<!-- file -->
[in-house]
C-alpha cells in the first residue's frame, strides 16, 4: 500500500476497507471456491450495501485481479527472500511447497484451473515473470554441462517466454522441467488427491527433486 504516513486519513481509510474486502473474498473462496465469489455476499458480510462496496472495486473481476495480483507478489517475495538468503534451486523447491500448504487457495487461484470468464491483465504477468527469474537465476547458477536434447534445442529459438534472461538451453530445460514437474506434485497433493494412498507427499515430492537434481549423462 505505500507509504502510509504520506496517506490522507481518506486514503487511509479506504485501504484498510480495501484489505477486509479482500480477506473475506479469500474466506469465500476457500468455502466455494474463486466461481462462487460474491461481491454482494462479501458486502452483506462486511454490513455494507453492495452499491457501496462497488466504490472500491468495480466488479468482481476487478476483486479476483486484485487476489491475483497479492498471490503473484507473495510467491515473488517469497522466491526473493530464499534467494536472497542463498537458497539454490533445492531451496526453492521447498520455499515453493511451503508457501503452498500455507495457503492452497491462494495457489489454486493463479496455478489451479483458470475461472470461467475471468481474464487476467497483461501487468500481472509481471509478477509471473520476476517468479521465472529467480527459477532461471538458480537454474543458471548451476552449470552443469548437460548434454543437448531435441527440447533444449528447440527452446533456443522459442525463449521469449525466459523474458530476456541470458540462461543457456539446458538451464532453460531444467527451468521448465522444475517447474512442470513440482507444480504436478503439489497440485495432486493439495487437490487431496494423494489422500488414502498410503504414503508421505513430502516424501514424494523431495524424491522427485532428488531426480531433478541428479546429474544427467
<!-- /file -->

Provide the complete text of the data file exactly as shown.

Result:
[in-house]
C-alpha cells in the first residue's frame, strides 16, 4: 500500500476497507471456491450495501485481479527472500511447497484451473515473470554441462517466454522441467488427491527433486 504516513486519513481509510474486502473474498473462496465469489455476499458480510462496496472495486473481476495480483507478489517475495538468503534451486523447491500448504487457495487461484470468464491483465504477468527469474537465476547458477536434447534445442529459438534472461538451453530445460514437474506434485497433493494412498507427499515430492537434481549423462 505505500507509504502510509504520506496517506490522507481518506486514503487511509479506504485501504484498510480495501484489505477486509479482500480477506473475506479469500474466506469465500476457500468455502466455494474463486466461481462462487460474491461481491454482494462479501458486502452483506462486511454490513455494507453492495452499491457501496462497488466504490472500491468495480466488479468482481476487478476483486479476483486484485487476489491475483497479492498471490503473484507473495510467491515473488517469497522466491526473493530464499534467494536472497542463498537458497539454490533445492531451496526453492521447498520455499515453493511451503508457501503452498500455507495457503492452497491462494495457489489454486493463479496455478489451479483458470475461472470461467475471468481474464487476467497483461501487468500481472509481471509478477509471473520476476517468479521465472529467480527459477532461471538458480537454474543458471548451476552449470552443469548437460548434454543437448531435441527440447533444449528447440527452446533456443522459442525463449521469449525466459523474458530476456541470458540462461543457456539446458538451464532453460531444467527451468521448465522444475517447474512442470513440482507444480504436478503439489497440485495432486493439495487437490487431496494423494489422500488414502498410503504414503508421505513430502516424501514424494523431495524424491522427485532428488531426480531433478541428479546429474544427467